Visit Pensacola President Steve Hayes says one of the key has been the agency’s expansion of digital advertising and analytics that target specific demographics, which he calls “almost Big Brother-ish.”

Dave Dunwoody

The next step in efforts to get Amtrak service back to Pensacola rolled into the city Friday morning, and the crowd greeting the “Inspection Train” appeared to be part pep rally and part revival meeting.

On a chilly but otherwise “Chamber of Commerce” day, the train made its entrance from the west, where it had originated Thursday in New Orleans. There to greet it was a crowd – some in period costumes – in front of what was the Amtrak station before service was ended 12 years ago.

Steve Hayes, the President of Visit Pensacola, and served as Master of Ceremonies

Greater Pensacola Chamber

  The Greater Pensacola Chamber of Commerce recently celebrated 125 years of service, and is now looking ahead to the future.

The Chamber held its annual meeting recently in downtown Pensacola, outlining the previous year’s accomplishments – an 18% increase in membership to about 1,300; about 50 ribbon-cuttings for new or expanding business, and a similar number of educational and networking events.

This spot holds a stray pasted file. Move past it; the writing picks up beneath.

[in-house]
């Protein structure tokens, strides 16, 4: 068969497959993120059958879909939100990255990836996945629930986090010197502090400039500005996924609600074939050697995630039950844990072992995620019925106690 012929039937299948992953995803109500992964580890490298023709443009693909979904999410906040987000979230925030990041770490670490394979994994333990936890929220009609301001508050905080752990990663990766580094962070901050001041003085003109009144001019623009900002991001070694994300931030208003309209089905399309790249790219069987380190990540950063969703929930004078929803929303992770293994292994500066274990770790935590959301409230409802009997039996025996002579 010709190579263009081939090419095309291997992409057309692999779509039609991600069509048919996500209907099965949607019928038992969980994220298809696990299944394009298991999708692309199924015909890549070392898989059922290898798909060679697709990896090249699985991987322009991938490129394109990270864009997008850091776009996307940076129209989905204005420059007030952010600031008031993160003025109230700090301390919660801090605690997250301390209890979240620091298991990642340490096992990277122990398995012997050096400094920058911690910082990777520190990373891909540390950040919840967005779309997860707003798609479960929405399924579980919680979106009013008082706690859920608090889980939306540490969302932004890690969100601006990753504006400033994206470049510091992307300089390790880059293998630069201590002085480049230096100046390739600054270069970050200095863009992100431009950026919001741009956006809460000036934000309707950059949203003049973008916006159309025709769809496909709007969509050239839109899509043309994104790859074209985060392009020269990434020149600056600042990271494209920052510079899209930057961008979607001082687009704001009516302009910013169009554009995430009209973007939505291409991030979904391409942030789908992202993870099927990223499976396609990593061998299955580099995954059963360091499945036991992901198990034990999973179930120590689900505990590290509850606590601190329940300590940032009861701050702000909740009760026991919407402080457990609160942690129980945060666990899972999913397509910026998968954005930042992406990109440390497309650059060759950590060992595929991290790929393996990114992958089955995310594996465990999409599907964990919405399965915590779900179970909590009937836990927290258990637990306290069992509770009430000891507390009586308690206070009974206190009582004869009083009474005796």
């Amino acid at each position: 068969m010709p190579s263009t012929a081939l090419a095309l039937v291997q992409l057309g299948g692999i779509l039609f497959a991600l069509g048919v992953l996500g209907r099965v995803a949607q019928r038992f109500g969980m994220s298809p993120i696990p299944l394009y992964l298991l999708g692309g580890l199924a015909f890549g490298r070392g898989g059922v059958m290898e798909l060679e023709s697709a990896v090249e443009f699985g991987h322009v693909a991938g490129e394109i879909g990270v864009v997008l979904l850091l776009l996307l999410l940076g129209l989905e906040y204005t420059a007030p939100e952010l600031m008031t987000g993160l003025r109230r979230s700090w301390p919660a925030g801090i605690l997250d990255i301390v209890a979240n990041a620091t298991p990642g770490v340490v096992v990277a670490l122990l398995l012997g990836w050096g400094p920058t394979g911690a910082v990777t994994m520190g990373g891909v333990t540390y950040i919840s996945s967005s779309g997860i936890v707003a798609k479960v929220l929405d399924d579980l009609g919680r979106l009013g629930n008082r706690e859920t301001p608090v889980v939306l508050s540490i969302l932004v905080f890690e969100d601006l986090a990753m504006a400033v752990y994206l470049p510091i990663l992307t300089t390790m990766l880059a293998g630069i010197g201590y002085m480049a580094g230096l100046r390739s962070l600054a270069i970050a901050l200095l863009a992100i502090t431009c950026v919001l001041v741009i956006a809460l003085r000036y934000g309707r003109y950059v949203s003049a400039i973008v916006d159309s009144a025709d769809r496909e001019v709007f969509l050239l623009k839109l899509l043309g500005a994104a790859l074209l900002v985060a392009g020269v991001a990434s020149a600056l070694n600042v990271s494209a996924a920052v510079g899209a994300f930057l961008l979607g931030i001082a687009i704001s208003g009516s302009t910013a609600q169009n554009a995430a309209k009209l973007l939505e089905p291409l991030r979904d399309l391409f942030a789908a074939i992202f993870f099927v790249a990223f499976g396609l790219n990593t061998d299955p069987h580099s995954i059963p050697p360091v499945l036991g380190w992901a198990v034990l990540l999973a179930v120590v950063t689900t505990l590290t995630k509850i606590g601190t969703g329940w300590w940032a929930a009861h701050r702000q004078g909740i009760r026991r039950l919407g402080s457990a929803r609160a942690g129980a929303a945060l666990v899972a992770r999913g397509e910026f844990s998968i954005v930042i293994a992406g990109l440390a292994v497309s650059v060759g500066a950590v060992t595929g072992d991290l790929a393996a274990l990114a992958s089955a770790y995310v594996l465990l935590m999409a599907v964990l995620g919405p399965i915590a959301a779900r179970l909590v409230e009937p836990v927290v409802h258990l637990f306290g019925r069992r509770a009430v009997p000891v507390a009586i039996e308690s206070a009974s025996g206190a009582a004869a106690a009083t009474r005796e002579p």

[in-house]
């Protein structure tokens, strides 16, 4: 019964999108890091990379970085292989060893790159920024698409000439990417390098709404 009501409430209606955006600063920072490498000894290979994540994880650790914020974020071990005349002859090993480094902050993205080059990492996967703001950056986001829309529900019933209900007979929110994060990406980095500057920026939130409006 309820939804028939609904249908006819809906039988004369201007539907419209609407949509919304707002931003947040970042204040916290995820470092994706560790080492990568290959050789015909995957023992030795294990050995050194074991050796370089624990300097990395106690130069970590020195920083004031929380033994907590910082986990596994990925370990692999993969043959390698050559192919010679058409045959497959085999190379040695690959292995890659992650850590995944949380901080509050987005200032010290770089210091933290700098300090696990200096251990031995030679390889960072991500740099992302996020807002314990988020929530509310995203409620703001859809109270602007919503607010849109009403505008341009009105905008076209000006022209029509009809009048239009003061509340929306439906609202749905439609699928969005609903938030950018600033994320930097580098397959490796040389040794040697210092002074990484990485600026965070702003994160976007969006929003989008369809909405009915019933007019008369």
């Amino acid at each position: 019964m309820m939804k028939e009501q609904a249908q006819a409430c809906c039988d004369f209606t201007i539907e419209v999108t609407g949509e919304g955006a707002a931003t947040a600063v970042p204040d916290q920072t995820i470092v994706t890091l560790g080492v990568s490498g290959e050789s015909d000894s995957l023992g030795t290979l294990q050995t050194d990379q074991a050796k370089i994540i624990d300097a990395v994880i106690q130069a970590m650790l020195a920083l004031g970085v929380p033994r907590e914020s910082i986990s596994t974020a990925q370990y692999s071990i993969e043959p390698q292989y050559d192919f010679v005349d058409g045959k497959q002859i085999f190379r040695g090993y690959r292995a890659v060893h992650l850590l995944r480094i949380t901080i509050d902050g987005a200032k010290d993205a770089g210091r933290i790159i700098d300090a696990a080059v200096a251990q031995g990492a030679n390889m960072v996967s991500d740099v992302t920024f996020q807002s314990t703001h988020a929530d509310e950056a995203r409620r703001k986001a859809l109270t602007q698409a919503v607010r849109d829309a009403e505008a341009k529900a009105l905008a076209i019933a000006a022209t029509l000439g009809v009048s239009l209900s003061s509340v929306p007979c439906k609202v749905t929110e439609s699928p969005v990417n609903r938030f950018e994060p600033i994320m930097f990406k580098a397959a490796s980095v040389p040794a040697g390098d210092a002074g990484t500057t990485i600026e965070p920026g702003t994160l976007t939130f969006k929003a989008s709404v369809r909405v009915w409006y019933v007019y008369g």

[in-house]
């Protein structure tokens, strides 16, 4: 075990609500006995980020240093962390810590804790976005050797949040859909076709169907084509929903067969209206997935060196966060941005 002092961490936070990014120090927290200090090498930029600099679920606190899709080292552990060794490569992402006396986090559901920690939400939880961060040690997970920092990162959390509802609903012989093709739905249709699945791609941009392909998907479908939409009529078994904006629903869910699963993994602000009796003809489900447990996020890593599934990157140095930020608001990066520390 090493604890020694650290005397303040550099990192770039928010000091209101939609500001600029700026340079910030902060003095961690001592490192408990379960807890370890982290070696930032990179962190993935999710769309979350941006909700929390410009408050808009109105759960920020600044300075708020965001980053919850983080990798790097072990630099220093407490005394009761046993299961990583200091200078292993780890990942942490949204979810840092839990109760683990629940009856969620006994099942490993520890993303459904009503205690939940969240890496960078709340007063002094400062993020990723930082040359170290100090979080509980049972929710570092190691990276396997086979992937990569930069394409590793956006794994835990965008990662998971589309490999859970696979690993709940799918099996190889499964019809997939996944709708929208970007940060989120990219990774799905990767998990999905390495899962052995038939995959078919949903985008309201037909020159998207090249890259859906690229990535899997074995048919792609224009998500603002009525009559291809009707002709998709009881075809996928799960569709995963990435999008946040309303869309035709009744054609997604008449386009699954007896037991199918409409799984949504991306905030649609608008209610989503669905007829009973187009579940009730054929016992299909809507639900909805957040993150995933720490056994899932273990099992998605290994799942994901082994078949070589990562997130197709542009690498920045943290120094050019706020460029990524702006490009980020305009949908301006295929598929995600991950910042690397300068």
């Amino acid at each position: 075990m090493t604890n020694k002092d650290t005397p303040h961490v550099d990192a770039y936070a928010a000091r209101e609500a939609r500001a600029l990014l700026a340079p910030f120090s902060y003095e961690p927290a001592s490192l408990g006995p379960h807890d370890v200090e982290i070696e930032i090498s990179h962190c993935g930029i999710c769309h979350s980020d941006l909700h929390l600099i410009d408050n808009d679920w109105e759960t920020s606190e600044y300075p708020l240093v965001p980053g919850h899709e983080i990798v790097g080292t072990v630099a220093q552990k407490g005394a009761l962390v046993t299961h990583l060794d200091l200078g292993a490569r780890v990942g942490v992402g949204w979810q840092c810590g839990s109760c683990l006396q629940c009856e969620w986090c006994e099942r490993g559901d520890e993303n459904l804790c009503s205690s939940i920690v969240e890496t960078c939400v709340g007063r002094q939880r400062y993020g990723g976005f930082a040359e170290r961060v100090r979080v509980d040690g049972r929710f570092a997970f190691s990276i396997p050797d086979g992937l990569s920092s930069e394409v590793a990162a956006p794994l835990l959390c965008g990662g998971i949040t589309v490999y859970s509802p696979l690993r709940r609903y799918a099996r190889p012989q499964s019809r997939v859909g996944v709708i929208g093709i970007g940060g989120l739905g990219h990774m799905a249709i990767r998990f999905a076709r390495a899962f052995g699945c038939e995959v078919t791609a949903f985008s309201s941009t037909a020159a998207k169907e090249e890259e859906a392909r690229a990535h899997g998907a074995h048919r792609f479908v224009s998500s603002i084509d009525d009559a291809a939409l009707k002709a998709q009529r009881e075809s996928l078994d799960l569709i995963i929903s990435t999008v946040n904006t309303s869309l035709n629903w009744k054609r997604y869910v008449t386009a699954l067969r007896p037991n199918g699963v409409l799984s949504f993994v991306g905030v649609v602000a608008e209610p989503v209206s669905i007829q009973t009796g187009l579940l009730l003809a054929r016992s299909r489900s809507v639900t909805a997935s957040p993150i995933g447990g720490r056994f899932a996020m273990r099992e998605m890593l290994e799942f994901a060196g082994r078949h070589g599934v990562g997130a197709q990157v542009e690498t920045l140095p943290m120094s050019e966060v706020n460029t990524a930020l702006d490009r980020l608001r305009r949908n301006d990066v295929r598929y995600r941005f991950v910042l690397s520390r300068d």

Local tourism took center stage Thursday, as the destination marketing organization Visit Pensacola unveiled its five-year blueprint for increasing the numbers who come for a visit.

This is National Travel and Tourism week, with Pensacola joining other U.S. cities in celebrating the impact visitors have on local economies.

On Thursday, Visit Pensacola will unveil its five-year strategic plan – “Destination 2020” – which is aimed at revving up the area’s tourism industry. Visit Pensacola President Steve Hayes says they brought in some speakers, and heard from local tourism officials, elected officials, business owners and residents.

Photo via Flickr// Matt Deavenport /

If you wondered why you spent a little more time in line at attractions last year, or it took a bit longer to find an unoccupied spot at the beach, the numbers are in to explain.

Almost 4%  more people came to the Sunshine State in 2014 over the previous year, according to figures released by Visit Florida, the state’s tourism marketing arm. That’s inching closer to an annual goal sought by Gov. Rick Scott.

“This is a great day: 97.3 million tourists,” said the Governor. “I look forward to passing 100 million tourists.”

University of West Florida

In this week’s Economic Report, Dr. Rick Harper provides analysis of Governor Rick Scott’s recommended education budget, the improving housing industry, and Visit Florida’s “Destination 2020” tourism plan.

In his "Keep Florida Working" budget plan for 2015-2016, Gov. Scott is proposing historic per pupil funding of $7,176, an increase of $50 over the previous record for fiscal year 2007-2008. 

Visit Pensacola recently kicked off “Destination 2020” -- a four-month strategic planning course, on the future of local tourism.

More than 150 people attended the opening session, the first of a half-dozen community-based meetings in Pensacola, Perdido Key and Pensacola Beach this month and in February.